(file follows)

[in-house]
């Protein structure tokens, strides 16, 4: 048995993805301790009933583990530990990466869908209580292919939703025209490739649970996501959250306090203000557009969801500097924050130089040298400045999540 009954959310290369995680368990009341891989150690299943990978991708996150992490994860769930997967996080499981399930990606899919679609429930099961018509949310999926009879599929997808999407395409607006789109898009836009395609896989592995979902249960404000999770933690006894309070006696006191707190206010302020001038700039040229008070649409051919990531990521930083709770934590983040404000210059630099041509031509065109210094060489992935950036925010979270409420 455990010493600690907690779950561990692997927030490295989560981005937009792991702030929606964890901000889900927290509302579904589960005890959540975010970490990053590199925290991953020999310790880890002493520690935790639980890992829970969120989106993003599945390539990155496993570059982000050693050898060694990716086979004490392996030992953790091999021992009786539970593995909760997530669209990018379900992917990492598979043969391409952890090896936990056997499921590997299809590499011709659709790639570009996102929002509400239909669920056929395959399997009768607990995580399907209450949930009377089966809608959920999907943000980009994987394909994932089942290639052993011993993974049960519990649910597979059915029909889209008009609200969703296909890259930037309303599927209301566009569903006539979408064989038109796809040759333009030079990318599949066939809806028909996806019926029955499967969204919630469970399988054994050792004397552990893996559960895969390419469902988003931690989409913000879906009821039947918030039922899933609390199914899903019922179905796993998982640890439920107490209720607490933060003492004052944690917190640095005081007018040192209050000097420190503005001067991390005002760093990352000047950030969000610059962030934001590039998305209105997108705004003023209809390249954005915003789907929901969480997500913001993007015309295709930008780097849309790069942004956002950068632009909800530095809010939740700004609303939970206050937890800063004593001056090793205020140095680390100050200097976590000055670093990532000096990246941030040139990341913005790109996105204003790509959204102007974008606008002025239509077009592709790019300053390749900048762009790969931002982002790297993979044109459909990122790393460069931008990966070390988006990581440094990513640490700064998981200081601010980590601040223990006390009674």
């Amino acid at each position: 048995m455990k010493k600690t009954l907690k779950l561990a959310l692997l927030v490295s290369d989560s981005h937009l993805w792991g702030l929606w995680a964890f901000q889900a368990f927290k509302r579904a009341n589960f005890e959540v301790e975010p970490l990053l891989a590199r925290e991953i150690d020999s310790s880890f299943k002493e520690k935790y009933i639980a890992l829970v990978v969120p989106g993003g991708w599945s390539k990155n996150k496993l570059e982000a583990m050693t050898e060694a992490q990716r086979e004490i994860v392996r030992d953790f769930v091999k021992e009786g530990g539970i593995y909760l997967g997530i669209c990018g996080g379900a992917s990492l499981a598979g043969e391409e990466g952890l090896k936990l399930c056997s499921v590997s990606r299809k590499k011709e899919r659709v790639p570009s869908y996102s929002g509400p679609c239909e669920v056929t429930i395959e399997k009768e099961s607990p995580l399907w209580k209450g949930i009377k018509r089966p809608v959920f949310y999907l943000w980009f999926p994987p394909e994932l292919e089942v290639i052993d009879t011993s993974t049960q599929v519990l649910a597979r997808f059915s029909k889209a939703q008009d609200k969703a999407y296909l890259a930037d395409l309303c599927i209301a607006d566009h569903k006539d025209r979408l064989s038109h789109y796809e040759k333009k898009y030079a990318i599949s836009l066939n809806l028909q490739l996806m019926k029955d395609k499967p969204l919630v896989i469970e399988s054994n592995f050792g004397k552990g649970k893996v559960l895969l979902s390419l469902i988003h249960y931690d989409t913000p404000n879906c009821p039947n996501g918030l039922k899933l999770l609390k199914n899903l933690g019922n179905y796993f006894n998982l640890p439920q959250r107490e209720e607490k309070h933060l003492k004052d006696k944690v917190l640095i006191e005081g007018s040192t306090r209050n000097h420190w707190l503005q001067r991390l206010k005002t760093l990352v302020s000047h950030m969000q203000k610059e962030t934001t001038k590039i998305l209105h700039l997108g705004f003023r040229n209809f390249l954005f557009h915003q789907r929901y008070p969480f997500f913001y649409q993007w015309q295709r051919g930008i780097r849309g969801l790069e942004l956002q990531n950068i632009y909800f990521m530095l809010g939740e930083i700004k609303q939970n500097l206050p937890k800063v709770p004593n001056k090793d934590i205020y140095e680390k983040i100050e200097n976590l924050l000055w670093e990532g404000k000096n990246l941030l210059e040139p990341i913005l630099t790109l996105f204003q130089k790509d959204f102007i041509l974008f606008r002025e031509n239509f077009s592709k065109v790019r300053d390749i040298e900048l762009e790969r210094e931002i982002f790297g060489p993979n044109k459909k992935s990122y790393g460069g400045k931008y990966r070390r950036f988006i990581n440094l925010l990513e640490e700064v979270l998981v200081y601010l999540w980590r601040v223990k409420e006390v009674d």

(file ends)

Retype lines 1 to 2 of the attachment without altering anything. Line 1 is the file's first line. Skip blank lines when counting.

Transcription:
[in-house]
């Protein structure tokens, strides 16, 4: 048995993805301790009933583990530990990466869908209580292919939703025209490739649970996501959250306090203000557009969801500097924050130089040298400045999540 009954959310290369995680368990009341891989150690299943990978991708996150992490994860769930997967996080499981399930990606899919679609429930099961018509949310999926009879599929997808999407395409607006789109898009836009395609896989592995979902249960404000999770933690006894309070006696006191707190206010302020001038700039040229008070649409051919990531990521930083709770934590983040404000210059630099041509031509065109210094060489992935950036925010979270409420 455990010493600690907690779950561990692997927030490295989560981005937009792991702030929606964890901000889900927290509302579904589960005890959540975010970490990053590199925290991953020999310790880890002493520690935790639980890992829970969120989106993003599945390539990155496993570059982000050693050898060694990716086979004490392996030992953790091999021992009786539970593995909760997530669209990018379900992917990492598979043969391409952890090896936990056997499921590997299809590499011709659709790639570009996102929002509400239909669920056929395959399997009768607990995580399907209450949930009377089966809608959920999907943000980009994987394909994932089942290639052993011993993974049960519990649910597979059915029909889209008009609200969703296909890259930037309303599927209301566009569903006539979408064989038109796809040759333009030079990318599949066939809806028909996806019926029955499967969204919630469970399988054994050792004397552990893996559960895969390419469902988003931690989409913000879906009821039947918030039922899933609390199914899903019922179905796993998982640890439920107490209720607490933060003492004052944690917190640095005081007018040192209050000097420190503005001067991390005002760093990352000047950030969000610059962030934001590039998305209105997108705004003023209809390249954005915003789907929901969480997500913001993007015309295709930008780097849309790069942004956002950068632009909800530095809010939740700004609303939970206050937890800063004593001056090793205020140095680390100050200097976590000055670093990532000096990246941030040139990341913005790109996105204003790509959204102007974008606008002025239509077009592709790019300053390749900048762009790969931002982002790297993979044109459909990122790393460069931008990966070390988006990581440094990513640490700064998981200081601010980590601040223990006390009674």